Photo: Wyatt Brooks
by Lisa Gordon
In the wake of a turbulent year characterized by multiple sexual misconduct allegations, the Canadian Armed Forces (CAF) is responding by implementing key changes to its core ethos — the values, beliefs and expectations that form the bedrock of this country’s military.
The revised blueprint, CAF Ethos: Trusted to Serve, has been in development since October 2020. At that time, the CAF’s Duty with Honour textbook was slated for updates and the Canadian Defence Academy commenced work on Trusted to Serve, its companion user manual. The new manual is scheduled to be digitally released to all CAF members this spring. According to Lieutenant-General Jennie Carignan, Chief, Professional Conduct and Culture, this approach will do more than just treat the symptoms of professional misconduct.
“It’s going to be a deliberate and holistic approach to the various systems that create a culture,” said Carignan, a senior Army engineer who commanded the NATO Mission in Iraq between 2019 and 2020. “There needs to be an outside/in as well as an inside/out approach to change culture.”
The outside/in perspective, she told Canadian Army Today, includes all military systems that create culture — how members are trained, retained, promoted and nominated to positions of command.
“The second piece is inside/out, and that pertains to each individual,” she continued. “We will work on this at the same time.”
Carignan said the plain-speak Trusted to Serve sums up “who we are and what we are about, both individually and as an organization.”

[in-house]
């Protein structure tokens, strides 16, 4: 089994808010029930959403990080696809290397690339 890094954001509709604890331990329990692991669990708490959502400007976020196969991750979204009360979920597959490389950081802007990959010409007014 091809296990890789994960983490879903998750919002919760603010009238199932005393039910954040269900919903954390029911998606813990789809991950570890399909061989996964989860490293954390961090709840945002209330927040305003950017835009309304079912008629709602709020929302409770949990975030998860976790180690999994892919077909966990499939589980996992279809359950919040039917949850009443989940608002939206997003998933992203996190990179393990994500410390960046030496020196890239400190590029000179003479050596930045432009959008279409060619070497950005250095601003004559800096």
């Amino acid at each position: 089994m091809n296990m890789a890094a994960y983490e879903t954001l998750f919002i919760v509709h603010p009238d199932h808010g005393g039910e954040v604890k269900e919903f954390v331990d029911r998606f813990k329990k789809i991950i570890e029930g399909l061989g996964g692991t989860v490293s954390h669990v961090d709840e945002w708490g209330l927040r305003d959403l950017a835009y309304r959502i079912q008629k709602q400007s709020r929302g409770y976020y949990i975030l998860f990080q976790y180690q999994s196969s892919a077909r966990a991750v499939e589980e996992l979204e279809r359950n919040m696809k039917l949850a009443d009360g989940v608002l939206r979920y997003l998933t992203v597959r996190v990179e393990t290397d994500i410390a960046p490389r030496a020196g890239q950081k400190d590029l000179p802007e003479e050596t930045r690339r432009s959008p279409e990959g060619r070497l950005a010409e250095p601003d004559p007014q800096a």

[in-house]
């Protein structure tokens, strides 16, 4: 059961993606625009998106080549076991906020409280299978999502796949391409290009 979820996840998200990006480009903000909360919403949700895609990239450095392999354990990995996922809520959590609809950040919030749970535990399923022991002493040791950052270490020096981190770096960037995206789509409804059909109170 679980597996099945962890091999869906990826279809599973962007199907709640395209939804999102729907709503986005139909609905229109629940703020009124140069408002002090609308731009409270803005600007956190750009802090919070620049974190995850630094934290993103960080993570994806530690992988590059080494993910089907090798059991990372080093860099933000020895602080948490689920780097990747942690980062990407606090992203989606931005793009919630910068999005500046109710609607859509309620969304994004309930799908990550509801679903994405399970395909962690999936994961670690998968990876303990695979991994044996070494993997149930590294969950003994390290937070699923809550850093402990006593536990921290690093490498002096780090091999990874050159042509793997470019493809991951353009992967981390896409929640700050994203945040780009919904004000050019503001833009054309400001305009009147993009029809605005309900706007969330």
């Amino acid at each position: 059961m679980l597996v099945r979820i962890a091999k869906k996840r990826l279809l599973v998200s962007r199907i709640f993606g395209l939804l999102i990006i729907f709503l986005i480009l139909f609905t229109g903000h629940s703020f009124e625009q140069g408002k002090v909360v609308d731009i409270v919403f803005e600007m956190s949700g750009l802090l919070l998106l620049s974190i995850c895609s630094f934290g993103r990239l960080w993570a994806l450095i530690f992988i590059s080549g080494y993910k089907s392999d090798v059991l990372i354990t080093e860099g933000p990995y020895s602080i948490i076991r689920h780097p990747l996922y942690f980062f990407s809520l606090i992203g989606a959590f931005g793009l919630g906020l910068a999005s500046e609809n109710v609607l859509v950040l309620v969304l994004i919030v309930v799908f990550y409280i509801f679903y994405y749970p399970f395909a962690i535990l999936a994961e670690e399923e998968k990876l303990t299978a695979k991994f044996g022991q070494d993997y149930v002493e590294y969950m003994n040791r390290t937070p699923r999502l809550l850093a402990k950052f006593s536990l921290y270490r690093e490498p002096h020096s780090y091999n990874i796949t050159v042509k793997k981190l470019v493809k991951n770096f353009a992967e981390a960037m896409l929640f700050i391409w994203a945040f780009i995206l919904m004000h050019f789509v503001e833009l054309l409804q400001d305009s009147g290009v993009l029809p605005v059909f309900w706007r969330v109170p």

The new document will be a comprehensive guide for all CAF members, helping them reconnect regularly with inherent values, principles and professional expectations.
As soldiers move through their military careers, the document will provide examples of expected behaviours, Carignan explained. The document will explore the concept of character and the important role it plays alongside competence in a leadership context.
“These are professional expectations that we have refreshed and reframed as part of this work,” she said. “Duty, accepting unlimited liability, fighting spirit, leadership, discipline, inclusion, teamwork. These are all professional expectations and values that are being redefined.”
Carignan explored the concept of character even further: “Character is a key piece. It’s a change that we have included as part of our ethos, and it is as important as being competent. Character is what enables decision-making. It’s how you exercise judgment on a daily basis on sometimes very tough decisions.”
Specifically, desired leadership attributes will include the ability to foster an inclusive and psychologically safe work environment. Carignan said inclusivity and the ability to lead different people with diverse backgrounds and experiences will be “key to our future, because building a strong cohesive team is at the heart of an effective military.”
TRACKING PROGRESS, MEASURING SUCCESS
The CAF has adjusted its performance review system to include criteria for fostering inclusive behaviour. All leaders within the CAF and the public service will be evaluated in this area, said Carignan.
“As soon as you start assessing people in that space, you immediately develop inclusive behaviours. All leaders at all levels across Defence — all supervisors — need to evaluate their subordinates and vice versa. This will be done at all levels: Army, Navy, Air Force and Special Forces.”
When asked how success will be measured, Carignan said a framework is being developed that incorporates best practices and a mix of quantitative and qualitative data. “We are already doing that, for public accountability, in terms of annual reports on sexual misconduct. My intent would be to do that on an annual basis, [to see] where we are in terms of culture.”